I took him in my arms and guided him back to bed.  As I laid my face down next to his wet freckled cheek, I uttered the strongest prayer I could.  I knew though, from the past few years, that sometimes prayers weren’t answered the way you wanted.  Sometimes the answer was simply an admonition to stay strong.  Sometimes you asked the same question over and over again until you wondered if you would recognize an answer even if you got one. With all of these thoughts loaded onto my prayer, I squeezed him tight and told him to try to sleep.
            Back in my dark bedroom, my husband’s phone rang.  The vet gently told him that Lemon’s fever was dangerously high and there was a good chance she wouldn’t make it through the night.  I fell to my knees once more, bawling and begging.  This time, an answer came clearly.
            “Lemon will live.  Tell your kids.”
            My body relaxed. My mind became clear.  I walked back to my son, took his quaking body in my arms, and spoke confidently,
            “I prayed.  The Spirit told me that she is going to live. She is going to be okay.  She is going to be okay.”
            “Are you sure?” he asked, looking straight into my eyes.
            “Completely.” I was able to answer back. I visited each child, relaying the same message and where it came from.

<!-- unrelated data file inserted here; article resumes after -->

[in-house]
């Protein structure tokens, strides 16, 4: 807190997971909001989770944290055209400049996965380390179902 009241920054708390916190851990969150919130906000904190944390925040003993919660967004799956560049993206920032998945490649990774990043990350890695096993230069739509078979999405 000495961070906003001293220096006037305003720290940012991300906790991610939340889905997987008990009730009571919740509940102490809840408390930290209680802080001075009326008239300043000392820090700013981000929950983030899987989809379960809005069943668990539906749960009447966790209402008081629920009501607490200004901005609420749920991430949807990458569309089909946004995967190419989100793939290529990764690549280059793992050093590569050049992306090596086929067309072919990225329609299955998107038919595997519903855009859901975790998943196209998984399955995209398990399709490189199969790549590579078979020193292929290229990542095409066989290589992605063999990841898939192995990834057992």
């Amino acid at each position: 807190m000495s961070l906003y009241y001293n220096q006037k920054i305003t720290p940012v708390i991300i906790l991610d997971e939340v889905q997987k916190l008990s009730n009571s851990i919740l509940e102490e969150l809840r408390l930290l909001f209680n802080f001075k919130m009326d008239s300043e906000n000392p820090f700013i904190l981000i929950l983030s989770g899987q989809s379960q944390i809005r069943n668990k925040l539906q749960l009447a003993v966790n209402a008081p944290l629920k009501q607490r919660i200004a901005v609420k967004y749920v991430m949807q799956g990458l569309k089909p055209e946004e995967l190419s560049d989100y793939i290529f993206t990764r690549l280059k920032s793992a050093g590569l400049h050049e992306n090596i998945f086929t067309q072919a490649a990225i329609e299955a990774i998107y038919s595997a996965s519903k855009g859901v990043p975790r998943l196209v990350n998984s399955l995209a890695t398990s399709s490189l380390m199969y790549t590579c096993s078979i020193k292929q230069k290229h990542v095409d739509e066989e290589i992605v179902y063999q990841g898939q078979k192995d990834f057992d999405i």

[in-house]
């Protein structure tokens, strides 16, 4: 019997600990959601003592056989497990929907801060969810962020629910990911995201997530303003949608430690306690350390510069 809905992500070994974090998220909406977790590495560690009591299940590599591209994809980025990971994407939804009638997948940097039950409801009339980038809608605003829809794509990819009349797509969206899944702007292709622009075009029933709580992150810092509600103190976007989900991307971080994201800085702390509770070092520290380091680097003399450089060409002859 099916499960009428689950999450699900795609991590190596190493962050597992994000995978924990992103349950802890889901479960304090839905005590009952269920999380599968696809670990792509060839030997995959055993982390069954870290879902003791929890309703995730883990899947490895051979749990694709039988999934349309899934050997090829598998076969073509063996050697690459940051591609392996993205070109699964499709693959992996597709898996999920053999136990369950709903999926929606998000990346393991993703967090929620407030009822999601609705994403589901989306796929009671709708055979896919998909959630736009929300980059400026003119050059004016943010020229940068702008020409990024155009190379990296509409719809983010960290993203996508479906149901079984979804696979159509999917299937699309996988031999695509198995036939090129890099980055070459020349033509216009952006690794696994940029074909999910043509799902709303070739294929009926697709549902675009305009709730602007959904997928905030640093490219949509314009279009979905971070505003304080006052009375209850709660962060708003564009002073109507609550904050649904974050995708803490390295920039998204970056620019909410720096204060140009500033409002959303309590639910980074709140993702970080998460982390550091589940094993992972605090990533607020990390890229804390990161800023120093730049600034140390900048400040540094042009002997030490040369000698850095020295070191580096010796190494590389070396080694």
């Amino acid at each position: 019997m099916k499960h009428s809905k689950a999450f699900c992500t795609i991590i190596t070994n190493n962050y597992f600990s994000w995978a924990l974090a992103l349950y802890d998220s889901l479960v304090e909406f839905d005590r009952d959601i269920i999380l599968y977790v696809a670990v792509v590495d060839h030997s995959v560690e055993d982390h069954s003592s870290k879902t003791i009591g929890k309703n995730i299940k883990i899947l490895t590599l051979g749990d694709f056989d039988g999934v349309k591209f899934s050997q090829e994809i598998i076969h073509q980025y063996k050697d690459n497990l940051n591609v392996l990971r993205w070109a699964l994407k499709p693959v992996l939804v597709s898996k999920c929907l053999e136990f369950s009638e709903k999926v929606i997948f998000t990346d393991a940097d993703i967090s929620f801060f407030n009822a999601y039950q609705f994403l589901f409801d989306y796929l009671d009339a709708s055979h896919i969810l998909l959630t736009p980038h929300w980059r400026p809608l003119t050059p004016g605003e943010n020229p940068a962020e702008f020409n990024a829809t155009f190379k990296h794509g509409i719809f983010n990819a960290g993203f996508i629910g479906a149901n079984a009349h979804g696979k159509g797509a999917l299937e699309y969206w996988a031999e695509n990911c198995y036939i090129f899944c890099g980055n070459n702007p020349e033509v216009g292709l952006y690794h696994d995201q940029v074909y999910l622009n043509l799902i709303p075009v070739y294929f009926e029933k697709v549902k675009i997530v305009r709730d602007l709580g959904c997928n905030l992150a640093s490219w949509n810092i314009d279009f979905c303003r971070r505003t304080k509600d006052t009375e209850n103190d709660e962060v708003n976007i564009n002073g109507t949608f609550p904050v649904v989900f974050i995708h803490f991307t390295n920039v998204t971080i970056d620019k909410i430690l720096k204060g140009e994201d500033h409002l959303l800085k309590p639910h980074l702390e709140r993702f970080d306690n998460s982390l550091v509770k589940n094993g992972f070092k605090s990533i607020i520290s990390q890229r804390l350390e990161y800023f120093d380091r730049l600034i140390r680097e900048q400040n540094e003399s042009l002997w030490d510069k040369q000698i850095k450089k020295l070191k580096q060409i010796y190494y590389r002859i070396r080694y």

I felt relief, but not surprise, when the vet called in the morning and said in a shocked voice that Lemon had turned around.  Two days later when we went to bring Lemon home, her whimpering cries of relief and delight sounded through the hospital.
            Now Lemon crawls up onto the bed next to me every night, stretching her long legs, eyes locked onto mine as she asks for some goodnight snuggles.  As I fold my body next to hers, her satisfied sighs match my feelings of comfort. She is Noah’s rainbow – a reminder that sunshine does come after the rain. 

Friday, October 13, 2017

Who I Want to Be

In my Gospel Library app (the app I use for reading and marking my scriptures, seminary lessons, and other church-related materials), I have created a tag entitled "Who I Want to Be".  Whenever I find a scripture or quote that inspires me to be more than I am and to aspire to be the woman I picture my Heavenly Mother being, I mark it with this tag.  

2 Nephi 4:33
O Lord, wilt thou encircle me around in the robe of thy righteousness

When I read this phrase, I picture myself peaceful and happy, wearing a swirling silky white robe.  It is white and bright because it is free from the stresses of the world. I am able to move freely in this robe, and wearing it is a constant reminder of that flowing freeness - of the neverending possibilities of my life.  It is in unconcerned with what is on trend and beautiful because it reflects the love of the giver.  My Father gave me this robe to protect me and it does.  I am careful not let the grimy dirt from the roads I walk on stain the hems.  When I spill on it, I ask my brother to wash it clean again and He does.  It can always be as bright as the day I received it.